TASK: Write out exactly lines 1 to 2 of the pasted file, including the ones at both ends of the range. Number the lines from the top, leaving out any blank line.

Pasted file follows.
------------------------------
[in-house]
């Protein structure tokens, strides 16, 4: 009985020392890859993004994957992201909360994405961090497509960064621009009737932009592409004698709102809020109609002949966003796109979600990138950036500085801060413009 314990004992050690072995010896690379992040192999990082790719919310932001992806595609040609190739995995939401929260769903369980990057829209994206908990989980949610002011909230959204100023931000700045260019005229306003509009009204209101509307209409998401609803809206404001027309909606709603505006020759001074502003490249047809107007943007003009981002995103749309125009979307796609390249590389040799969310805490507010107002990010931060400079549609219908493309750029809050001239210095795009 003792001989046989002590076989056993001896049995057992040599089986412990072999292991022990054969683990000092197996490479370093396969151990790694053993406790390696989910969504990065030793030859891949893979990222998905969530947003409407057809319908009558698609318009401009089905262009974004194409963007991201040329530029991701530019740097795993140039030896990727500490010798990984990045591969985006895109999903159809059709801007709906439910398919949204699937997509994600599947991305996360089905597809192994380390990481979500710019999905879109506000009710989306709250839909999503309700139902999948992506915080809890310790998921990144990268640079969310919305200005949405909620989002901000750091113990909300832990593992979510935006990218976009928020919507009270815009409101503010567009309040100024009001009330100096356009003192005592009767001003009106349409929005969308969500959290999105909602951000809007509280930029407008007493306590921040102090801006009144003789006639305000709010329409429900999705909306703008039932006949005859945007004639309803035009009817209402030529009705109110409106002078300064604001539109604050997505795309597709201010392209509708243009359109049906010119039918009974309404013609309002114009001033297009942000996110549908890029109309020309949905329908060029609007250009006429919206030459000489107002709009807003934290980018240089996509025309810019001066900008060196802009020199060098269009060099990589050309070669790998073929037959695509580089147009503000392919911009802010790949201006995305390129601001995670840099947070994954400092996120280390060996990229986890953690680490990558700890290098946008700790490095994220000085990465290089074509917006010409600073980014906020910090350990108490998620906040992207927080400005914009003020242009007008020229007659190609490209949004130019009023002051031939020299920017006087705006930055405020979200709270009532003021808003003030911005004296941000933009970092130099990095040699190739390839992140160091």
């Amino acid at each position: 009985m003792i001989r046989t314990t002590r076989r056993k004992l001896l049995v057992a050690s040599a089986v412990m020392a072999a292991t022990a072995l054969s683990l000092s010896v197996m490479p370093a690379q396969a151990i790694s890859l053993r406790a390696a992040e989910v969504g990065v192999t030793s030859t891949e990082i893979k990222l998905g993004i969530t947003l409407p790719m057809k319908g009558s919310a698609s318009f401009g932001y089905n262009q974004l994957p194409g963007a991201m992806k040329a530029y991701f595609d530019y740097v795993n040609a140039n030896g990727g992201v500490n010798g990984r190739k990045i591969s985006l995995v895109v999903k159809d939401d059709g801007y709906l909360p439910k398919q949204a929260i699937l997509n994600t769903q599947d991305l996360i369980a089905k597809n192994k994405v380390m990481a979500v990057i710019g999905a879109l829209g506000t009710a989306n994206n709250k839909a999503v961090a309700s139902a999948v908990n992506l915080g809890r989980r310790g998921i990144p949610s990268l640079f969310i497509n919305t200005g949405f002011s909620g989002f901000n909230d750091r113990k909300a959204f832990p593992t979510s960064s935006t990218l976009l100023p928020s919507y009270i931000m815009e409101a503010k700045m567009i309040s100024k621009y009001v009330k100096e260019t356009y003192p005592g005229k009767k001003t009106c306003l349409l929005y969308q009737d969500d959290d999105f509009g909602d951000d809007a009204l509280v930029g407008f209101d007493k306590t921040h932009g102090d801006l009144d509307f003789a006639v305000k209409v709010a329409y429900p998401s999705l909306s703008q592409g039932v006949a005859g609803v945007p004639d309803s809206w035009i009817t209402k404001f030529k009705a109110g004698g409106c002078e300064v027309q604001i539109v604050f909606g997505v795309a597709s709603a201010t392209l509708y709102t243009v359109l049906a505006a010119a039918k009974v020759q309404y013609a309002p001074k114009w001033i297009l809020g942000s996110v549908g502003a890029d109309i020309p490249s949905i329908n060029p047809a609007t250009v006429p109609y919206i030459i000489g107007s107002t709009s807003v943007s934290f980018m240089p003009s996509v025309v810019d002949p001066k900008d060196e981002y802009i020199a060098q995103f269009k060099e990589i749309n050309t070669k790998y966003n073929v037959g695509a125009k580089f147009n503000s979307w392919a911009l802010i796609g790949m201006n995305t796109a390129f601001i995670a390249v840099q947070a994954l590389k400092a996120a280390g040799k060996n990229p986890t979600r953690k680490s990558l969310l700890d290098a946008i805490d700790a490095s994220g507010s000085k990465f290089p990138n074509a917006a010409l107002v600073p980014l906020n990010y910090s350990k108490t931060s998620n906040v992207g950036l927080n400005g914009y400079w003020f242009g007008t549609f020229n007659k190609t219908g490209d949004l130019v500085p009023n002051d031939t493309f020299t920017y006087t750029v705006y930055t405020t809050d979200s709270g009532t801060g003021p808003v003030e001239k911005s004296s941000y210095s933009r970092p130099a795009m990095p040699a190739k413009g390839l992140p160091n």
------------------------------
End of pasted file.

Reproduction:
[in-house]
């Protein structure tokens, strides 16, 4: 009985020392890859993004994957992201909360994405961090497509960064621009009737932009592409004698709102809020109609002949966003796109979600990138950036500085801060413009 314990004992050690072995010896690379992040192999990082790719919310932001992806595609040609190739995995939401929260769903369980990057829209994206908990989980949610002011909230959204100023931000700045260019005229306003509009009204209101509307209409998401609803809206404001027309909606709603505006020759001074502003490249047809107007943007003009981002995103749309125009979307796609390249590389040799969310805490507010107002990010931060400079549609219908493309750029809050001239210095795009 003792001989046989002590076989056993001896049995057992040599089986412990072999292991022990054969683990000092197996490479370093396969151990790694053993406790390696989910969504990065030793030859891949893979990222998905969530947003409407057809319908009558698609318009401009089905262009974004194409963007991201040329530029991701530019740097795993140039030896990727500490010798990984990045591969985006895109999903159809059709801007709906439910398919949204699937997509994600599947991305996360089905597809192994380390990481979500710019999905879109506000009710989306709250839909999503309700139902999948992506915080809890310790998921990144990268640079969310919305200005949405909620989002901000750091113990909300832990593992979510935006990218976009928020919507009270815009409101503010567009309040100024009001009330100096356009003192005592009767001003009106349409929005969308969500959290999105909602951000809007509280930029407008007493306590921040102090801006009144003789006639305000709010329409429900999705909306703008039932006949005859945007004639309803035009009817209402030529009705109110409106002078300064604001539109604050997505795309597709201010392209509708243009359109049906010119039918009974309404013609309002114009001033297009942000996110549908890029109309020309949905329908060029609007250009006429919206030459000489107002709009807003934290980018240089996509025309810019001066900008060196802009020199060098269009060099990589050309070669790998073929037959695509580089147009503000392919911009802010790949201006995305390129601001995670840099947070994954400092996120280390060996990229986890953690680490990558700890290098946008700790490095994220000085990465290089074509917006010409600073980014906020910090350990108490998620906040992207927080400005914009003020242009007008020229007659190609490209949004130019009023002051031939020299920017006087705006930055405020979200709270009532003021808003003030911005004296941000933009970092130099990095040699190739390839992140160091």